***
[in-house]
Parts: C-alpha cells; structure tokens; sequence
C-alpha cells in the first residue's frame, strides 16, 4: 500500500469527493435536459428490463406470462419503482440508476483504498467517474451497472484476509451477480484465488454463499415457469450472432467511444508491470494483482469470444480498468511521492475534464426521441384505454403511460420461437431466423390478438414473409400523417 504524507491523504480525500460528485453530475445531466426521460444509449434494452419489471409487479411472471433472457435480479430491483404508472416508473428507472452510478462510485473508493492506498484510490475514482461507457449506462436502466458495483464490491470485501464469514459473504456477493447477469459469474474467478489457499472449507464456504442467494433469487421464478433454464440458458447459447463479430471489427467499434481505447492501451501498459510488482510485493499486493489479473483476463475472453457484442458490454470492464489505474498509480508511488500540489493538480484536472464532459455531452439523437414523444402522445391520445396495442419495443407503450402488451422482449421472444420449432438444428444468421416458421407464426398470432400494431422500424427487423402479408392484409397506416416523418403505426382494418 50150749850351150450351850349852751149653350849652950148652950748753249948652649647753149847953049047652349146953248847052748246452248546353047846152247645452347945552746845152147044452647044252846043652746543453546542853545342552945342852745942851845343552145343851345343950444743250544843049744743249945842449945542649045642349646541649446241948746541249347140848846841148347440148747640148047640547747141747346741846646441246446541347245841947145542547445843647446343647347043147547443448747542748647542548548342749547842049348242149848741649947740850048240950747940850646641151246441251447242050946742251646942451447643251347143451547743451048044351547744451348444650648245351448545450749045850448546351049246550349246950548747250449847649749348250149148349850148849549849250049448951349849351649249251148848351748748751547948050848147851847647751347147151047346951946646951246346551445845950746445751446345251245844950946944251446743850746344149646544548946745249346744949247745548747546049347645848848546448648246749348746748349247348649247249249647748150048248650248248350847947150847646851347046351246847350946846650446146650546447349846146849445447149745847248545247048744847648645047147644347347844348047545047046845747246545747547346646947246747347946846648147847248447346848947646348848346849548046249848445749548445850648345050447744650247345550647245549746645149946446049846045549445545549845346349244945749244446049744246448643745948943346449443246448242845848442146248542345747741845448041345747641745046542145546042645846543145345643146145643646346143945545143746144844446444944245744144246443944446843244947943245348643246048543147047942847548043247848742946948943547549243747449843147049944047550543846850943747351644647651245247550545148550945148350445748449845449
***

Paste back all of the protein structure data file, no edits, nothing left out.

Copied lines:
[in-house]
Parts: C-alpha cells; structure tokens; sequence
C-alpha cells in the first residue's frame, strides 16, 4: 500500500469527493435536459428490463406470462419503482440508476483504498467517474451497472484476509451477480484465488454463499415457469450472432467511444508491470494483482469470444480498468511521492475534464426521441384505454403511460420461437431466423390478438414473409400523417 504524507491523504480525500460528485453530475445531466426521460444509449434494452419489471409487479411472471433472457435480479430491483404508472416508473428507472452510478462510485473508493492506498484510490475514482461507457449506462436502466458495483464490491470485501464469514459473504456477493447477469459469474474467478489457499472449507464456504442467494433469487421464478433454464440458458447459447463479430471489427467499434481505447492501451501498459510488482510485493499486493489479473483476463475472453457484442458490454470492464489505474498509480508511488500540489493538480484536472464532459455531452439523437414523444402522445391520445396495442419495443407503450402488451422482449421472444420449432438444428444468421416458421407464426398470432400494431422500424427487423402479408392484409397506416416523418403505426382494418 50150749850351150450351850349852751149653350849652950148652950748753249948652649647753149847953049047652349146953248847052748246452248546353047846152247645452347945552746845152147044452647044252846043652746543453546542853545342552945342852745942851845343552145343851345343950444743250544843049744743249945842449945542649045642349646541649446241948746541249347140848846841148347440148747640148047640547747141747346741846646441246446541347245841947145542547445843647446343647347043147547443448747542748647542548548342749547842049348242149848741649947740850048240950747940850646641151246441251447242050946742251646942451447643251347143451547743451048044351547744451348444650648245351448545450749045850448546351049246550349246950548747250449847649749348250149148349850148849549849250049448951349849351649249251148848351748748751547948050848147851847647751347147151047346951946646951246346551445845950746445751446345251245844950946944251446743850746344149646544548946745249346744949247745548747546049347645848848546448648246749348746748349247348649247249249647748150048248650248248350847947150847646851347046351246847350946846650446146650546447349846146849445447149745847248545247048744847648645047147644347347844348047545047046845747246545747547346646947246747347946846648147847248447346848947646348848346849548046249848445749548445850648345050447744650247345550647245549746645149946446049846045549445545549845346349244945749244446049744246448643745948943346449443246448242845848442146248542345747741845448041345747641745046542145546042645846543145345643146145643646346143945545143746144844446444944245744144246443944446843244947943245348643246048543147047942847548043247848742946948943547549243747449843147049944047550543846850943747351644647651245247550545148550945148350445748449845449